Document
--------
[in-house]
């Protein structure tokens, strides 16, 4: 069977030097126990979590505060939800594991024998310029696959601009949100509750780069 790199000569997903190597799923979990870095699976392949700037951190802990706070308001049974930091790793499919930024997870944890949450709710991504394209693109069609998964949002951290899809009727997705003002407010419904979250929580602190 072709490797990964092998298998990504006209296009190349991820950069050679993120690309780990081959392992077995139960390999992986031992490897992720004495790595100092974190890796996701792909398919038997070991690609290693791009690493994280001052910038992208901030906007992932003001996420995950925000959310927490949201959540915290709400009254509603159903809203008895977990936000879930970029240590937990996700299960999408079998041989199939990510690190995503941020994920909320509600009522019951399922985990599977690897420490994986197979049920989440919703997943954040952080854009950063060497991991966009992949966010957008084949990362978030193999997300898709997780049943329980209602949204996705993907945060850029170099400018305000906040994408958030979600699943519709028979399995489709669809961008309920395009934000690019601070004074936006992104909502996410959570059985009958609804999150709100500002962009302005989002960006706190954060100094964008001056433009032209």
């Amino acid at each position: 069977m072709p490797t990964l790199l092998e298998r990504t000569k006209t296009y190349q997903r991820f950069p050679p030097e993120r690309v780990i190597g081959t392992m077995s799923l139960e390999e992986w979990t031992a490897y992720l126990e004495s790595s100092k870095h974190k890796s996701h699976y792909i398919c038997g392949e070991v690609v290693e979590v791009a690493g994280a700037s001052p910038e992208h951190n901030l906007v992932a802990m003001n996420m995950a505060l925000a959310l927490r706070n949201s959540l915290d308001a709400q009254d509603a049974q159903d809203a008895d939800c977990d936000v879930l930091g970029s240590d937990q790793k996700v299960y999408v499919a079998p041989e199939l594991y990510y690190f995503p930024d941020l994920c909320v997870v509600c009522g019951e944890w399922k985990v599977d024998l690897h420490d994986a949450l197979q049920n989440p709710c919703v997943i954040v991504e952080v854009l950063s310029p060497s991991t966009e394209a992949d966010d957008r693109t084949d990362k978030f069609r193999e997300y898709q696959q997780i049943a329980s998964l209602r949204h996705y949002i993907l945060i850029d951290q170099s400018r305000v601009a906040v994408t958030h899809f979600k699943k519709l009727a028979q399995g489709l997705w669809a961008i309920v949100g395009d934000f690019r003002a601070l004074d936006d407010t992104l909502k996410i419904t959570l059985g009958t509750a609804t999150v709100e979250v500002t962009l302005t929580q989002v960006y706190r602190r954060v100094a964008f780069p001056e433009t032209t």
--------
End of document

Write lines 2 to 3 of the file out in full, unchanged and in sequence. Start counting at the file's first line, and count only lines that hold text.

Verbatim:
């Protein structure tokens, strides 16, 4: 069977030097126990979590505060939800594991024998310029696959601009949100509750780069 790199000569997903190597799923979990870095699976392949700037951190802990706070308001049974930091790793499919930024997870944890949450709710991504394209693109069609998964949002951290899809009727997705003002407010419904979250929580602190 072709490797990964092998298998990504006209296009190349991820950069050679993120690309780990081959392992077995139960390999992986031992490897992720004495790595100092974190890796996701792909398919038997070991690609290693791009690493994280001052910038992208901030906007992932003001996420995950925000959310927490949201959540915290709400009254509603159903809203008895977990936000879930970029240590937990996700299960999408079998041989199939990510690190995503941020994920909320509600009522019951399922985990599977690897420490994986197979049920989440919703997943954040952080854009950063060497991991966009992949966010957008084949990362978030193999997300898709997780049943329980209602949204996705993907945060850029170099400018305000906040994408958030979600699943519709028979399995489709669809961008309920395009934000690019601070004074936006992104909502996410959570059985009958609804999150709100500002962009302005989002960006706190954060100094964008001056433009032209």
């Amino acid at each position: 069977m072709p490797t990964l790199l092998e298998r990504t000569k006209t296009y190349q997903r991820f950069p050679p030097e993120r690309v780990i190597g081959t392992m077995s799923l139960e390999e992986w979990t031992a490897y992720l126990e004495s790595s100092k870095h974190k890796s996701h699976y792909i398919c038997g392949e070991v690609v290693e979590v791009a690493g994280a700037s001052p910038e992208h951190n901030l906007v992932a802990m003001n996420m995950a505060l925000a959310l927490r706070n949201s959540l915290d308001a709400q009254d509603a049974q159903d809203a008895d939800c977990d936000v879930l930091g970029s240590d937990q790793k996700v299960y999408v499919a079998p041989e199939l594991y990510y690190f995503p930024d941020l994920c909320v997870v509600c009522g019951e944890w399922k985990v599977d024998l690897h420490d994986a949450l197979q049920n989440p709710c919703v997943i954040v991504e952080v854009l950063s310029p060497s991991t966009e394209a992949d966010d957008r693109t084949d990362k978030f069609r193999e997300y898709q696959q997780i049943a329980s998964l209602r949204h996705y949002i993907l945060i850029d951290q170099s400018r305000v601009a906040v994408t958030h899809f979600k699943k519709l009727a028979q399995g489709l997705w669809a961008i309920v949100g395009d934000f690019r003002a601070l004074d936006d407010t992104l909502k996410i419904t959570l059985g009958t509750a609804t999150v709100e979250v500002t962009l302005t929580q989002v960006y706190r602190r954060v100094a964008f780069p001056e433009t032209t």